6 Tips for Making a Birth Plan That Actually Works for You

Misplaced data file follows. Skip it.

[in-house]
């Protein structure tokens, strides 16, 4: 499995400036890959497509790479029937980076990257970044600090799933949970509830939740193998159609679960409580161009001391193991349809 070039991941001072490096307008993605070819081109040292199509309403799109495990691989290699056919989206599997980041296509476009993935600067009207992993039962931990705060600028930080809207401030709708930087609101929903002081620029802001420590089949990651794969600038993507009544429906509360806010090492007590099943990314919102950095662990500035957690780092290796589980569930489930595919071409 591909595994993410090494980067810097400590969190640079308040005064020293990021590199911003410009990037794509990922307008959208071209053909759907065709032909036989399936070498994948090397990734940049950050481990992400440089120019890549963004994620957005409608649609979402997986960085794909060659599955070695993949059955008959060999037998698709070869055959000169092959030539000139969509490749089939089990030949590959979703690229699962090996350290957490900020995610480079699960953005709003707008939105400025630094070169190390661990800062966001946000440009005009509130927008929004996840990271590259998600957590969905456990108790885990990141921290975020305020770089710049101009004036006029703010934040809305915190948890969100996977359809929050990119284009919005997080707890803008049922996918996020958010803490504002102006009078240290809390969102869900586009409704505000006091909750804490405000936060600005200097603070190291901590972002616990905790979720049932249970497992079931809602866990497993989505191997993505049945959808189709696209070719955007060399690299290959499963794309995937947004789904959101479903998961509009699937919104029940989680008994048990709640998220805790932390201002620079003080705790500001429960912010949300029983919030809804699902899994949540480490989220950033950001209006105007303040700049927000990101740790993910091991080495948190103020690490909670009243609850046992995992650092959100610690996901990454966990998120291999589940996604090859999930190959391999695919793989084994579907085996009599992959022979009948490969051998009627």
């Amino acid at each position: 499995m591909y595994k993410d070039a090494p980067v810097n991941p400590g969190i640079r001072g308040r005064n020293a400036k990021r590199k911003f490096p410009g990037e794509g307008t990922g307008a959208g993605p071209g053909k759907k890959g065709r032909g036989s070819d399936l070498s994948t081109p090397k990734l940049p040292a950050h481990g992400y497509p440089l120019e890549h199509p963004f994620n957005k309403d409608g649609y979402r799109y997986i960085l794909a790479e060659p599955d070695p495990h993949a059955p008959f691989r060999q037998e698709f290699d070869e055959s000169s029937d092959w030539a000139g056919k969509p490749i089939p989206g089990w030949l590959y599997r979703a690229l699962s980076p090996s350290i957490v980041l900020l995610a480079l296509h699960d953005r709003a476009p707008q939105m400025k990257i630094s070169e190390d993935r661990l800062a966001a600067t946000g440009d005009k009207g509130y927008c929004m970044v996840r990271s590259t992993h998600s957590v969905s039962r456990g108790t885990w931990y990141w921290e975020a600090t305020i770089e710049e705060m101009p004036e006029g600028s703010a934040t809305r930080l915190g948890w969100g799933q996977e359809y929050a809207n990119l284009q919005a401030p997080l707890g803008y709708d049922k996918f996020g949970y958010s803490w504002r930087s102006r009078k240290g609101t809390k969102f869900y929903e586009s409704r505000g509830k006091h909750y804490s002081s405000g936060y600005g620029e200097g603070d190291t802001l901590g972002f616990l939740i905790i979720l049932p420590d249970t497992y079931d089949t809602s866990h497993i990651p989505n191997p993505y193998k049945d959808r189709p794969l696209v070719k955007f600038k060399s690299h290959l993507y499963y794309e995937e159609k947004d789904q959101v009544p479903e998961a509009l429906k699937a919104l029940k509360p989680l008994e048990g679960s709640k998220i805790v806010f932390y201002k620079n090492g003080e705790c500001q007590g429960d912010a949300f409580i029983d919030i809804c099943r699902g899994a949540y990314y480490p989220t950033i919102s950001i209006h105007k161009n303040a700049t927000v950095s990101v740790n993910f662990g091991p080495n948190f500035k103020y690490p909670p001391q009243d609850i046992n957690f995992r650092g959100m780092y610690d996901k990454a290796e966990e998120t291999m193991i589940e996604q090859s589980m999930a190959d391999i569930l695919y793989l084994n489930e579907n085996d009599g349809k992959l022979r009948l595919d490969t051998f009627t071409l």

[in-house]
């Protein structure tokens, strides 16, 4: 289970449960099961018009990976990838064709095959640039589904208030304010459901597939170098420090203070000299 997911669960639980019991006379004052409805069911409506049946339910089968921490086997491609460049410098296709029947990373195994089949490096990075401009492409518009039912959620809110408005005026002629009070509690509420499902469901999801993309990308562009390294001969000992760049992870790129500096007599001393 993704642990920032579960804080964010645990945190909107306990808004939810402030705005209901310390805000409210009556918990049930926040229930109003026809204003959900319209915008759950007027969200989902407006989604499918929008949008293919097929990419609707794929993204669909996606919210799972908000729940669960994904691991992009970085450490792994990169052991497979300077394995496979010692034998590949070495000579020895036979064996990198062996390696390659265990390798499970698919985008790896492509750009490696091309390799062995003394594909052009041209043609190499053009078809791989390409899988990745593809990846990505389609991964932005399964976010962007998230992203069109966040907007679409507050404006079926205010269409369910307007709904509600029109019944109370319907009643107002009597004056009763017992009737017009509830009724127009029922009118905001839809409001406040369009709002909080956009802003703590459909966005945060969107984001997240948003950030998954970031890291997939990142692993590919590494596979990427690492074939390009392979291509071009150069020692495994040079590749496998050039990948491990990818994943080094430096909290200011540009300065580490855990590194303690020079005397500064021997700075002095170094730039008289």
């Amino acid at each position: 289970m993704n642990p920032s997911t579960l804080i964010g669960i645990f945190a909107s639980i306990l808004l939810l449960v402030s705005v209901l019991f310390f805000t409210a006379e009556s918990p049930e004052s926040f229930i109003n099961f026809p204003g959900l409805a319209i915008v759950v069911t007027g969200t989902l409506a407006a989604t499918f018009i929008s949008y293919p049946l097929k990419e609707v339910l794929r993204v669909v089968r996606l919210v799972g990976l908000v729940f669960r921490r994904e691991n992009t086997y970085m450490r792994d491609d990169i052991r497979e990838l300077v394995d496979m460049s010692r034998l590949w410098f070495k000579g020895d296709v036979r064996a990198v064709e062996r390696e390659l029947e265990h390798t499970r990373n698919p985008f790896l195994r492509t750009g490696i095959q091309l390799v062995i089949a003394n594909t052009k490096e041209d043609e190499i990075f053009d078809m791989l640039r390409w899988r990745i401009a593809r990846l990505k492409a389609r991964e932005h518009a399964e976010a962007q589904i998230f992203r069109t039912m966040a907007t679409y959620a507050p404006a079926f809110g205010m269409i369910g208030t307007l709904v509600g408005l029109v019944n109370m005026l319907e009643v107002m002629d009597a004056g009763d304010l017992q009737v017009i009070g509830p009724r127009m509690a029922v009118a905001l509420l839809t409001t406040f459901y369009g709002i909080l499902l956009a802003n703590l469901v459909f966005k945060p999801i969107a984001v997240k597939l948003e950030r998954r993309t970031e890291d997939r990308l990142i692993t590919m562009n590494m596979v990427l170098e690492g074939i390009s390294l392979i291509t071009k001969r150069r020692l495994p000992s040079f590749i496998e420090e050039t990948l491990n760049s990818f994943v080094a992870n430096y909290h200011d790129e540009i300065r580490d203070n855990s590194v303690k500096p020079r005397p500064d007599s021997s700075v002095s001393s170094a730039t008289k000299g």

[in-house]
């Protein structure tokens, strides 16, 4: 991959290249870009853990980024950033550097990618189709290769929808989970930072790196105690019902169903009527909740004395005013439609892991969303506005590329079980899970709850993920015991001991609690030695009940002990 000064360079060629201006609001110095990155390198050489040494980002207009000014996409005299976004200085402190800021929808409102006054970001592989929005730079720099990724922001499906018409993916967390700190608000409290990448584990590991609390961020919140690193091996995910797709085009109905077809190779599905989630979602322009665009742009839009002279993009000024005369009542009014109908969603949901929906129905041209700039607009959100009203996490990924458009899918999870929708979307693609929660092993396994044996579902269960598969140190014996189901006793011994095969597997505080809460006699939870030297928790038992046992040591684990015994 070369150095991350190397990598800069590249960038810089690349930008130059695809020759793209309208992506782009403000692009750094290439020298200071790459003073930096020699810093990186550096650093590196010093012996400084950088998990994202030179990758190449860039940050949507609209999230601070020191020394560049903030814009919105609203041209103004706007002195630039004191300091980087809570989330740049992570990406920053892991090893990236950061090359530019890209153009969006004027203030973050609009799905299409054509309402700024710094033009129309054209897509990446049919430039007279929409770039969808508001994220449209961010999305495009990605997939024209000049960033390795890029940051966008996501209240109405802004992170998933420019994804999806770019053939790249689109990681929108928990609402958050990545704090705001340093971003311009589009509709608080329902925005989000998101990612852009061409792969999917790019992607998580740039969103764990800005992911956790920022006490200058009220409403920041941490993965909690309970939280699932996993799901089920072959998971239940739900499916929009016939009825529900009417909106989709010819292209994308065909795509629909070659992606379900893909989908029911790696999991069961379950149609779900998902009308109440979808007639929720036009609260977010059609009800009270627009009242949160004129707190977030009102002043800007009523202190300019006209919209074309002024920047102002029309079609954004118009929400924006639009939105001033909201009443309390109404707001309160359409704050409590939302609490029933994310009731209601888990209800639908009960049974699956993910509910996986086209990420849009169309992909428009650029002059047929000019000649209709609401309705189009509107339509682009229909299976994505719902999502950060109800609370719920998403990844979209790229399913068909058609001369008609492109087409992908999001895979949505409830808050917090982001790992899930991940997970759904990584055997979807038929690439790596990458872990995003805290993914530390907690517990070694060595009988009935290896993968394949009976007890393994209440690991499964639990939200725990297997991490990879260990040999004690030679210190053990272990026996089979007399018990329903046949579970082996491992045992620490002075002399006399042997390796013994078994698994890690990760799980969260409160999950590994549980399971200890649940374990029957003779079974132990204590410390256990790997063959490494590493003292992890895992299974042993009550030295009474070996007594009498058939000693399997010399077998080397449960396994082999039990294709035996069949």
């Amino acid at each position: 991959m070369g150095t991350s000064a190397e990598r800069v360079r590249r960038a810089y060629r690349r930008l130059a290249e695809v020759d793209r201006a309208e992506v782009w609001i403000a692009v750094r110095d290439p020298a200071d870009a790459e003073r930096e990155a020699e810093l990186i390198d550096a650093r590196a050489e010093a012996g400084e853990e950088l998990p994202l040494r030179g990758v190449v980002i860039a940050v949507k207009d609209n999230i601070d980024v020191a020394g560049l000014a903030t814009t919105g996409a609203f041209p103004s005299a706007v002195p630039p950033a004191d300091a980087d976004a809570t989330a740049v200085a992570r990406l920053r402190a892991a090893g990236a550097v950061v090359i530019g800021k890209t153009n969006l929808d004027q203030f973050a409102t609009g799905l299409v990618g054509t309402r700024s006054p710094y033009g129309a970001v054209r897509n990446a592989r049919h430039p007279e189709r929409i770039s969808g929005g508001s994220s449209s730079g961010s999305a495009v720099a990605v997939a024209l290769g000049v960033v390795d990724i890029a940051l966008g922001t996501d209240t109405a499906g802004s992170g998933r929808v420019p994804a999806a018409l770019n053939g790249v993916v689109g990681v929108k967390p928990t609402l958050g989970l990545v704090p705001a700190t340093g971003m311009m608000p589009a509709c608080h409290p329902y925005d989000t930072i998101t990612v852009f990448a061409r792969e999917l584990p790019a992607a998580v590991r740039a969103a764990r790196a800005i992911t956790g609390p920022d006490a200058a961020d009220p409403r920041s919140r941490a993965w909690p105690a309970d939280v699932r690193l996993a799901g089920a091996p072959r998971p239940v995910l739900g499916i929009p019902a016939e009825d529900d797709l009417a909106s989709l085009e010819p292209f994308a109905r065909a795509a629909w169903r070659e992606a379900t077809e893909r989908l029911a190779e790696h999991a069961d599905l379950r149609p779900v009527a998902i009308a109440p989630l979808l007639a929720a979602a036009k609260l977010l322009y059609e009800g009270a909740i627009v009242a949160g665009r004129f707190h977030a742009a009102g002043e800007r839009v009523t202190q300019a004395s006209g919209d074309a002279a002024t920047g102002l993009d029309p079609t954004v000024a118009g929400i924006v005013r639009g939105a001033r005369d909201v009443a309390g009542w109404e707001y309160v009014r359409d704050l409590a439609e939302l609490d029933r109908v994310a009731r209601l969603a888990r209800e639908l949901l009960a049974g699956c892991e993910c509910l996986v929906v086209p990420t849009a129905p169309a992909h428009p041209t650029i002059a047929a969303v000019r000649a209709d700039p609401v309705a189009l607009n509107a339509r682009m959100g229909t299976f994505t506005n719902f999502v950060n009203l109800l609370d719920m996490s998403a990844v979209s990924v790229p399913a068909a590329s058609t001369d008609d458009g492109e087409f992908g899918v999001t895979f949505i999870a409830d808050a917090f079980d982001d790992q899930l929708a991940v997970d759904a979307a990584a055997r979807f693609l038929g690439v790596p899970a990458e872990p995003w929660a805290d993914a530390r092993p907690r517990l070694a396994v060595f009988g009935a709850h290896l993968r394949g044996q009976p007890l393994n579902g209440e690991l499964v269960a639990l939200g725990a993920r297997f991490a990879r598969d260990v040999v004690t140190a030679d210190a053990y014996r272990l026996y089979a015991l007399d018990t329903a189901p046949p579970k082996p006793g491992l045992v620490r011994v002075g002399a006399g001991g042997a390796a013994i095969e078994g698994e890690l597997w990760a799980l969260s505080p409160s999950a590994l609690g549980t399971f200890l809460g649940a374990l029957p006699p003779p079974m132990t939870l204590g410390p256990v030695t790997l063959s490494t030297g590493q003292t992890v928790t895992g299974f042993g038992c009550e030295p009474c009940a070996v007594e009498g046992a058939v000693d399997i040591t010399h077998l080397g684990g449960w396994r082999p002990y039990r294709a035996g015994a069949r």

“Do what works best for you and everyone else will hopefully do their best to support you in that,” Dr. Leonard says.2. Focus on flexibility.When Standard talks about birth plans with her patients, she refers to them as “preference lists.” “A plan doesn’t leave room for ‘but’—a ‘preference list’ does,” she explains. Here’s an example: On a traditional birth plan, you may feel inclined to include something like not wanting IV fluids during an uncomplicated vaginal delivery. A preference list would take something like that desire and phrase it differently. It may state, for example, that you’d prefer not to have an IV if you don’t need one, leaving room for the unknowns of labor and delivery. It seems like a small difference, but thinking about things this way may help you consider alternatives. Maybe you’d be open to having your care team place an IV with no fluids in the event you may need one, for example, Standard explains. The sample birth plan ACOG provides even includes this as a potential option. “Plans need to be fluid. The person making a plan needs to know that a birth plan is a starting point because birth is forever changing,” she says.Flexibility—and giving yourself grace throughout your birth experience— will also help remind you that it’s not your fault if things change course (which they likely will). Setting yourself up for success from the start by reminding yourself that flexibility and fluidity are part of the process can help ease any negative emotions that may arise if and when things change. “The purpose of the plan is to have shared decision-making and to have your voice heard—it’s not that everything goes exactly as you planned,” Dr. Leonard says.3. Talk about your plan well in advance.You don’t want to be making your birth plan as you’re driving to the hospital or when you start to realize contractions are regular. “You want to discuss it with your provider or providers; you want everybody on the team to be a part of it,” Standard says. After all, that shared decision-making is the key part, she says. Especially if you’ve experienced birth trauma or past negative birthing experiences, you’ll want to bring up preferences early on to begin conversations and voice any fears you may have. This leaves time to review things with your team and work through any challenges.When speaking with your care team, Standard always suggests remembering the acronym BRAIN:What are the Benefits?What are the Risks?What are the Alternatives?What is my Intuition telling me?Do we need to do this Now? 4. Do your research.Making sure you have quality, up-to-date information is an important and often-overlooked aspect of creating a birth plan. An example: You may want to list something like “I don’t want an episiotomy” on your birth plan. But Standard notes that while an episiotomy, a cut from the vaginal opening to the anus, used to be a routine part of birth, it no longer is. The Mayo Clinic notes that an episiotomy might only be recommended if the fetus’s shoulder is stuck behind the pelvic bone, the fetus has an unusual heart rate pattern, or forceps or a vacuum are needed.